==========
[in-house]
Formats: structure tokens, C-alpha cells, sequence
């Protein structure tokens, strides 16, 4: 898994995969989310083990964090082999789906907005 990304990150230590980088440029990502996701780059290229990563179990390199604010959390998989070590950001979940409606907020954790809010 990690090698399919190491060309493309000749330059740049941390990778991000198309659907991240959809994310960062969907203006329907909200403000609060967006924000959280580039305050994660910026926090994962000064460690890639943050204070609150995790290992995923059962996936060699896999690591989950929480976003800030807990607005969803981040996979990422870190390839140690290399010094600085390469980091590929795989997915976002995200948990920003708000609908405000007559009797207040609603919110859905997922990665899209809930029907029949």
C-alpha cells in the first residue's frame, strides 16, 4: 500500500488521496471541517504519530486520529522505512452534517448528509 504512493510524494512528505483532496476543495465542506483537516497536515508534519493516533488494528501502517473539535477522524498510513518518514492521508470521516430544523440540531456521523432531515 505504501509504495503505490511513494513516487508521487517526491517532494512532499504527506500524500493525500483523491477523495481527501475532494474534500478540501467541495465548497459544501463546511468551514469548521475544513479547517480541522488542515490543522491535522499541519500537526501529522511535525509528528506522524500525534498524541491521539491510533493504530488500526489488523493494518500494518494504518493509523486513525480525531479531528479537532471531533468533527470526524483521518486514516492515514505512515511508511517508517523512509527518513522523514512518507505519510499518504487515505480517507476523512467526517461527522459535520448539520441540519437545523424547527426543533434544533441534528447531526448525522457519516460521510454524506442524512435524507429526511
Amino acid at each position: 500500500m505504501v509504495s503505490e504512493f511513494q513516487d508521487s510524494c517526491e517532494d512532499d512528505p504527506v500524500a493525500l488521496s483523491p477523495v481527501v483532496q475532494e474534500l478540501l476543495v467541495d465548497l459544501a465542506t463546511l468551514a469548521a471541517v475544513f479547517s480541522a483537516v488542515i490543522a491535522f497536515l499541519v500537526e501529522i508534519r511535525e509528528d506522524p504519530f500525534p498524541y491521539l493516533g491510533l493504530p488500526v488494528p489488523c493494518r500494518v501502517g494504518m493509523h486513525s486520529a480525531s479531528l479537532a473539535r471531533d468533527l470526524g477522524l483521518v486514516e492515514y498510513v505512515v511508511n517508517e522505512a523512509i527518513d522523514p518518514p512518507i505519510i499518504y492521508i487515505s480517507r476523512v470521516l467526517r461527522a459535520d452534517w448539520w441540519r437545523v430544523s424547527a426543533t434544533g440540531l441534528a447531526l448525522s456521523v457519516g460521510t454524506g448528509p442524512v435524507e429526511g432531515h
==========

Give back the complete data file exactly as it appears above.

[in-house]
Formats: structure tokens, C-alpha cells, sequence
């Protein structure tokens, strides 16, 4: 898994995969989310083990964090082999789906907005 990304990150230590980088440029990502996701780059290229990563179990390199604010959390998989070590950001979940409606907020954790809010 990690090698399919190491060309493309000749330059740049941390990778991000198309659907991240959809994310960062969907203006329907909200403000609060967006924000959280580039305050994660910026926090994962000064460690890639943050204070609150995790290992995923059962996936060699896999690591989950929480976003800030807990607005969803981040996979990422870190390839140690290399010094600085390469980091590929795989997915976002995200948990920003708000609908405000007559009797207040609603919110859905997922990665899209809930029907029949």
C-alpha cells in the first residue's frame, strides 16, 4: 500500500488521496471541517504519530486520529522505512452534517448528509 504512493510524494512528505483532496476543495465542506483537516497536515508534519493516533488494528501502517473539535477522524498510513518518514492521508470521516430544523440540531456521523432531515 505504501509504495503505490511513494513516487508521487517526491517532494512532499504527506500524500493525500483523491477523495481527501475532494474534500478540501467541495465548497459544501463546511468551514469548521475544513479547517480541522488542515490543522491535522499541519500537526501529522511535525509528528506522524500525534498524541491521539491510533493504530488500526489488523493494518500494518494504518493509523486513525480525531479531528479537532471531533468533527470526524483521518486514516492515514505512515511508511517508517523512509527518513522523514512518507505519510499518504487515505480517507476523512467526517461527522459535520448539520441540519437545523424547527426543533434544533441534528447531526448525522457519516460521510454524506442524512435524507429526511
Amino acid at each position: 500500500m505504501v509504495s503505490e504512493f511513494q513516487d508521487s510524494c517526491e517532494d512532499d512528505p504527506v500524500a493525500l488521496s483523491p477523495v481527501v483532496q475532494e474534500l478540501l476543495v467541495d465548497l459544501a465542506t463546511l468551514a469548521a471541517v475544513f479547517s480541522a483537516v488542515i490543522a491535522f497536515l499541519v500537526e501529522i508534519r511535525e509528528d506522524p504519530f500525534p498524541y491521539l493516533g491510533l493504530p488500526v488494528p489488523c493494518r500494518v501502517g494504518m493509523h486513525s486520529a480525531s479531528l479537532a473539535r471531533d468533527l470526524g477522524l483521518v486514516e492515514y498510513v505512515v511508511n517508517e522505512a523512509i527518513d522523514p518518514p512518507i505519510i499518504y492521508i487515505s480517507r476523512v470521516l467526517r461527522a459535520d452534517w448539520w441540519r437545523v430544523s424547527a426543533t434544533g440540531l441534528a447531526l448525522s456521523v457519516g460521510t454524506g448528509p442524512v435524507e429526511g432531515h